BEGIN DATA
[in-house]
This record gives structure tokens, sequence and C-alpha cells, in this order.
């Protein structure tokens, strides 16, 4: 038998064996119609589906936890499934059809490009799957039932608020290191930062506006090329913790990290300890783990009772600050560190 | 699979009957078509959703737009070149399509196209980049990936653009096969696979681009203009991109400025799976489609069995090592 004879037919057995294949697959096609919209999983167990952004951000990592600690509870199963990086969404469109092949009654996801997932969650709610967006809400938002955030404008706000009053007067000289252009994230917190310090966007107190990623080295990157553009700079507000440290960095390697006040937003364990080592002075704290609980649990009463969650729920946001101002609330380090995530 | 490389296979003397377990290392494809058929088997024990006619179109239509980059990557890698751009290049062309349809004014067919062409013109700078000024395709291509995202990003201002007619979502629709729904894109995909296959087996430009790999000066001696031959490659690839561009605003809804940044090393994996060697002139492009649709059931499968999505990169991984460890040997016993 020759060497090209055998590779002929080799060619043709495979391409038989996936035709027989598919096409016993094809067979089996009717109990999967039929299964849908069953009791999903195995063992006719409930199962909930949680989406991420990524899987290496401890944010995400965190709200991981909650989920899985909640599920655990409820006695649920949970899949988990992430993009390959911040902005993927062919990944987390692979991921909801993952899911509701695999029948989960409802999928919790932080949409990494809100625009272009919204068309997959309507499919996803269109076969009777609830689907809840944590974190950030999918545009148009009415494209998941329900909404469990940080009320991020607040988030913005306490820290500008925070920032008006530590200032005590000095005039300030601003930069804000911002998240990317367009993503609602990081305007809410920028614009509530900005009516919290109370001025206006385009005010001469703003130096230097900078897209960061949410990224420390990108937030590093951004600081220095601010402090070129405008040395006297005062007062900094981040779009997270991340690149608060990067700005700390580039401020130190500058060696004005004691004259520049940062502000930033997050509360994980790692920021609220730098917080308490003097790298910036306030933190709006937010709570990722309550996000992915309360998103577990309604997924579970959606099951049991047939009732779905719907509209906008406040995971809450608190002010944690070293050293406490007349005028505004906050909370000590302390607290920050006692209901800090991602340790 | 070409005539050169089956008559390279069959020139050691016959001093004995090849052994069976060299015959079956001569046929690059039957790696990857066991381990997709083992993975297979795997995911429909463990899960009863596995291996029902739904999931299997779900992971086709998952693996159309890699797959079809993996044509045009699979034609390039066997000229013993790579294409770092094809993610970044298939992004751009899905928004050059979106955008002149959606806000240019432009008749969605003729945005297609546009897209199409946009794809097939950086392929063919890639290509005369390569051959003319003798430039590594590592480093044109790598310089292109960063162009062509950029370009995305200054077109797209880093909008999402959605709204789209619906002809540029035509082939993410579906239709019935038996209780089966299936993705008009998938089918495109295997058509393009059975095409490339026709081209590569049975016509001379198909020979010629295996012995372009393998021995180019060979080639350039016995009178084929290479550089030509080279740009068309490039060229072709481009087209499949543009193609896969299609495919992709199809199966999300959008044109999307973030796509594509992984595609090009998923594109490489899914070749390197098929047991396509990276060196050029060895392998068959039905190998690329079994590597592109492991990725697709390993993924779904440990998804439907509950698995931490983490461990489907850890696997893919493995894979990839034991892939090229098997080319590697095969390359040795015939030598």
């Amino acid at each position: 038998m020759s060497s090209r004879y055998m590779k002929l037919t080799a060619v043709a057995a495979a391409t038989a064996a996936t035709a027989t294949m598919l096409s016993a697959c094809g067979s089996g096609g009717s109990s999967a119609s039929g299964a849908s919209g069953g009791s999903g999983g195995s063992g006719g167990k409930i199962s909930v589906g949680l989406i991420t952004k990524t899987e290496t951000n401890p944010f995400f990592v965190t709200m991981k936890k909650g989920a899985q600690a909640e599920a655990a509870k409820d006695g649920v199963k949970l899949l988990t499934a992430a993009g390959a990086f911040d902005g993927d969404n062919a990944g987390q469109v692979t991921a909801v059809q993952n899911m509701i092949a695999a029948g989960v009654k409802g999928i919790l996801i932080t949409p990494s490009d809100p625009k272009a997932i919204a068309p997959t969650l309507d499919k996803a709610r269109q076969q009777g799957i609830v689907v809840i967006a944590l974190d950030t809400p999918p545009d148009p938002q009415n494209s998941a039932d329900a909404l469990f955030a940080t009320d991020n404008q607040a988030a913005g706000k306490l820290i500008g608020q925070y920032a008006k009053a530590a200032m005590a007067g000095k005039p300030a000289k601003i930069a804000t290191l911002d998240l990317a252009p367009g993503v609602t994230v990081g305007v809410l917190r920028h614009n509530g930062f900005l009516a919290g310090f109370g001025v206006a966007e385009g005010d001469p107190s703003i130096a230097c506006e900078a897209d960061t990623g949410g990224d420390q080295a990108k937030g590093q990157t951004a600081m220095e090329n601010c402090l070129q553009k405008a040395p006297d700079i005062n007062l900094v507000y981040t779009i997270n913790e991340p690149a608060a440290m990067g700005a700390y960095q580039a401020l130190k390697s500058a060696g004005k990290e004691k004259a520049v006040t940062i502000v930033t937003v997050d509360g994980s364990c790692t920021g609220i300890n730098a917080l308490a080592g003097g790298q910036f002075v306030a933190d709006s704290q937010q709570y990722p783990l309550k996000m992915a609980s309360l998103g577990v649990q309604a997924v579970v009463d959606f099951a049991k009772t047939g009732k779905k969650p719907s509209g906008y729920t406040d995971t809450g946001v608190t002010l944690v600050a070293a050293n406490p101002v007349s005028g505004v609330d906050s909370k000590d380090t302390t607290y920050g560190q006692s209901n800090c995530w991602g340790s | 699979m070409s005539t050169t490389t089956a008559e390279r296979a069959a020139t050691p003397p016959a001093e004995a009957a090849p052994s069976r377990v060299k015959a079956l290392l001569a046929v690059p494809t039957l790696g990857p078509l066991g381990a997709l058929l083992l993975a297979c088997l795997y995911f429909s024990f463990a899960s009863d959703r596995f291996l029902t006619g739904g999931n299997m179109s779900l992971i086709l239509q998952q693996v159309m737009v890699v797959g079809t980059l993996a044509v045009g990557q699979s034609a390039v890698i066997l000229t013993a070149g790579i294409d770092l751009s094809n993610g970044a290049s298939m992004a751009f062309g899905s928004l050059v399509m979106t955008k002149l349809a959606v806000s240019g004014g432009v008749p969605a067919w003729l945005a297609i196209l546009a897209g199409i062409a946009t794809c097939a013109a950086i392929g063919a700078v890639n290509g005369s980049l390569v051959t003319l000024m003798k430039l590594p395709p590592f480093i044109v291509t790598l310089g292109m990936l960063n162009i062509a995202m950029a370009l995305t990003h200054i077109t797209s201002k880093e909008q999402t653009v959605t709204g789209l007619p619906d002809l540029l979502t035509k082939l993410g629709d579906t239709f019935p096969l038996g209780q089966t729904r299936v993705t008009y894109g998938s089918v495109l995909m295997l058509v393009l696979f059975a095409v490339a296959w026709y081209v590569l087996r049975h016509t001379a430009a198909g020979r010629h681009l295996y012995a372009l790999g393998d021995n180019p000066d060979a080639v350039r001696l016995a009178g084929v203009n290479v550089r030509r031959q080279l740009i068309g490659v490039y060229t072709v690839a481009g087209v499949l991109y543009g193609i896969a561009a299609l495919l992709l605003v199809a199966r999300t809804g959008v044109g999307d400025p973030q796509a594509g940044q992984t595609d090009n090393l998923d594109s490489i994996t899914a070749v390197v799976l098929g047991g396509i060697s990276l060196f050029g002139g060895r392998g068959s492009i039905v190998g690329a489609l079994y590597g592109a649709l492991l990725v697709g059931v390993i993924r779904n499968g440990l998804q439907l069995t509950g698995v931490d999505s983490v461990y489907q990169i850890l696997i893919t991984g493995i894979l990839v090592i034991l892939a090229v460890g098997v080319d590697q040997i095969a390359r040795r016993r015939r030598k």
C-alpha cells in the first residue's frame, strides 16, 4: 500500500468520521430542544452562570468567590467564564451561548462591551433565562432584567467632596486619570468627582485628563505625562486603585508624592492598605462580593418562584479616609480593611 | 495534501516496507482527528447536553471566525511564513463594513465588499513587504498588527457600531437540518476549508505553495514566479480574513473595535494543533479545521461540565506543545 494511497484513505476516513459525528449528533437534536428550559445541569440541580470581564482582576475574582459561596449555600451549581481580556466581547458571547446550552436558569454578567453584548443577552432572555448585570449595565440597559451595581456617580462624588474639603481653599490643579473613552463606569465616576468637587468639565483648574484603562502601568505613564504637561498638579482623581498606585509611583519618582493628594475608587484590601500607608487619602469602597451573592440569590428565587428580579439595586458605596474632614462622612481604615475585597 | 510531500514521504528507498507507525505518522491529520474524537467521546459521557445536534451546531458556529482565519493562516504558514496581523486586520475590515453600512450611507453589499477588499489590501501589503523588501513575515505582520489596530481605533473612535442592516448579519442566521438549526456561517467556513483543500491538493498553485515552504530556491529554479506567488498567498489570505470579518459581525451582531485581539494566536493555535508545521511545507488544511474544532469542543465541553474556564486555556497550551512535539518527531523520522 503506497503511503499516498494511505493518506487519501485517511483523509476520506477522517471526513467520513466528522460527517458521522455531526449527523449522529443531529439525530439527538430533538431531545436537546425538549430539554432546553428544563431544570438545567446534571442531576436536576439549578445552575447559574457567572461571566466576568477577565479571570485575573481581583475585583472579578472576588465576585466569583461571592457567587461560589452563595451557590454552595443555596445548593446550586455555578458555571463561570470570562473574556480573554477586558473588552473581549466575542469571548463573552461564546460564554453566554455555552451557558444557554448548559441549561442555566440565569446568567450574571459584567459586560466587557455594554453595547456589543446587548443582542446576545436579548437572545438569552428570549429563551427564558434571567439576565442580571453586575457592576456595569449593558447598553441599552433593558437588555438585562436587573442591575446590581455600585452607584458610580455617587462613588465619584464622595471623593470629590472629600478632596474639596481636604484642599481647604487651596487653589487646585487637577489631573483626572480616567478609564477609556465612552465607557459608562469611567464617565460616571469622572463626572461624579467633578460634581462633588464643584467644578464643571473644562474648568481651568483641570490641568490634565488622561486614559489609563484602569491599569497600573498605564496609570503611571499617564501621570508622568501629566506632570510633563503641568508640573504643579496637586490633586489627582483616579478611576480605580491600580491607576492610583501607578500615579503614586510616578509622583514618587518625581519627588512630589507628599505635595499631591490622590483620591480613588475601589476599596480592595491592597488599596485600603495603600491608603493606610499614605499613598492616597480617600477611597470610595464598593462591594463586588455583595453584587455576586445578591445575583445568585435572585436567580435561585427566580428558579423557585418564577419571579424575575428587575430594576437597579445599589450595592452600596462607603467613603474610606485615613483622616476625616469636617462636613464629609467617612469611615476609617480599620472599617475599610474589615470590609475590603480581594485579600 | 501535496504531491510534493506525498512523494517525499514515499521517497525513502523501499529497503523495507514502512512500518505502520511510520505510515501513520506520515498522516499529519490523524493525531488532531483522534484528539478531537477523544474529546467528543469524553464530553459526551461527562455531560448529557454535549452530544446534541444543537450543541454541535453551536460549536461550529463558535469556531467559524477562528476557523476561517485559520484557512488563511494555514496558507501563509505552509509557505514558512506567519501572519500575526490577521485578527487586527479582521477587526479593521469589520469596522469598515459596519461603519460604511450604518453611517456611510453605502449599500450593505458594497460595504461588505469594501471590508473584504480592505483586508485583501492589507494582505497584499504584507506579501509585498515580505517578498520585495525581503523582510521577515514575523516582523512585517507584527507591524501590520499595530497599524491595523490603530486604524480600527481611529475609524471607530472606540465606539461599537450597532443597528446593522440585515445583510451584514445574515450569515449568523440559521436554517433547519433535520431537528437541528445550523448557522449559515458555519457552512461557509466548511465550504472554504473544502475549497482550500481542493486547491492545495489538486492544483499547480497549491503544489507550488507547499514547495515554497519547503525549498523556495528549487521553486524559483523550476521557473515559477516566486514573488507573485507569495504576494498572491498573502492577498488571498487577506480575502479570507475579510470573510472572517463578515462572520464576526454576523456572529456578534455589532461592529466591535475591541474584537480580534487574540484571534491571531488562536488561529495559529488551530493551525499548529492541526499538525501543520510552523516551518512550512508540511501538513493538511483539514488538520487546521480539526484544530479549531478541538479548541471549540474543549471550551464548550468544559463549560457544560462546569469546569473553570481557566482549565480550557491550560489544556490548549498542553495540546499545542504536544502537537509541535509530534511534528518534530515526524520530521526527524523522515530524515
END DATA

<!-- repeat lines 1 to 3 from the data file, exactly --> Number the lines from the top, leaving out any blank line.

[in-house]
This record gives structure tokens, sequence and C-alpha cells, in this order.
């Protein structure tokens, strides 16, 4: 038998064996119609589906936890499934059809490009799957039932608020290191930062506006090329913790990290300890783990009772600050560190 | 699979009957078509959703737009070149399509196209980049990936653009096969696979681009203009991109400025799976489609069995090592 004879037919057995294949697959096609919209999983167990952004951000990592600690509870199963990086969404469109092949009654996801997932969650709610967006809400938002955030404008706000009053007067000289252009994230917190310090966007107190990623080295990157553009700079507000440290960095390697006040937003364990080592002075704290609980649990009463969650729920946001101002609330380090995530 | 490389296979003397377990290392494809058929088997024990006619179109239509980059990557890698751009290049062309349809004014067919062409013109700078000024395709291509995202990003201002007619979502629709729904894109995909296959087996430009790999000066001696031959490659690839561009605003809804940044090393994996060697002139492009649709059931499968999505990169991984460890040997016993 020759060497090209055998590779002929080799060619043709495979391409038989996936035709027989598919096409016993094809067979089996009717109990999967039929299964849908069953009791999903195995063992006719409930199962909930949680989406991420990524899987290496401890944010995400965190709200991981909650989920899985909640599920655990409820006695649920949970899949988990992430993009390959911040902005993927062919990944987390692979991921909801993952899911509701695999029948989960409802999928919790932080949409990494809100625009272009919204068309997959309507499919996803269109076969009777609830689907809840944590974190950030999918545009148009009415494209998941329900909404469990940080009320991020607040988030913005306490820290500008925070920032008006530590200032005590000095005039300030601003930069804000911002998240990317367009993503609602990081305007809410920028614009509530900005009516919290109370001025206006385009005010001469703003130096230097900078897209960061949410990224420390990108937030590093951004600081220095601010402090070129405008040395006297005062007062900094981040779009997270991340690149608060990067700005700390580039401020130190500058060696004005004691004259520049940062502000930033997050509360994980790692920021609220730098917080308490003097790298910036306030933190709006937010709570990722309550996000992915309360998103577990309604997924579970959606099951049991047939009732779905719907509209906008406040995971809450608190002010944690070293050293406490007349005028505004906050909370000590302390607290920050006692209901800090991602340790 | 070409005539050169089956008559390279069959020139050691016959001093004995090849052994069976060299015959079956001569046929690059039957790696990857066991381990997709083992993975297979795997995911429909463990899960009863596995291996029902739904999931299997779900992971086709998952693996159309890699797959079809993996044509045009699979034609390039066997000229013993790579294409770092094809993610970044298939992004751009899905928004050059979106955008002149959606806000240019432009008749969605003729945005297609546009897209199409946009794809097939950086392929063919890639290509005369390569051959003319003798430039590594590592480093044109790598310089292109960063162009062509950029370009995305200054077109797209880093909008999402959605709204789209619906002809540029035509082939993410579906239709019935038996209780089966299936993705008009998938089918495109295997058509393009059975095409490339026709081209590569049975016509001379198909020979010629295996012995372009393998021995180019060979080639350039016995009178084929290479550089030509080279740009068309490039060229072709481009087209499949543009193609896969299609495919992709199809199966999300959008044109999307973030796509594509992984595609090009998923594109490489899914070749390197098929047991396509990276060196050029060895392998068959039905190998690329079994590597592109492991990725697709390993993924779904440990998804439907509950698995931490983490461990489907850890696997893919493995894979990839034991892939090229098997080319590697095969390359040795015939030598």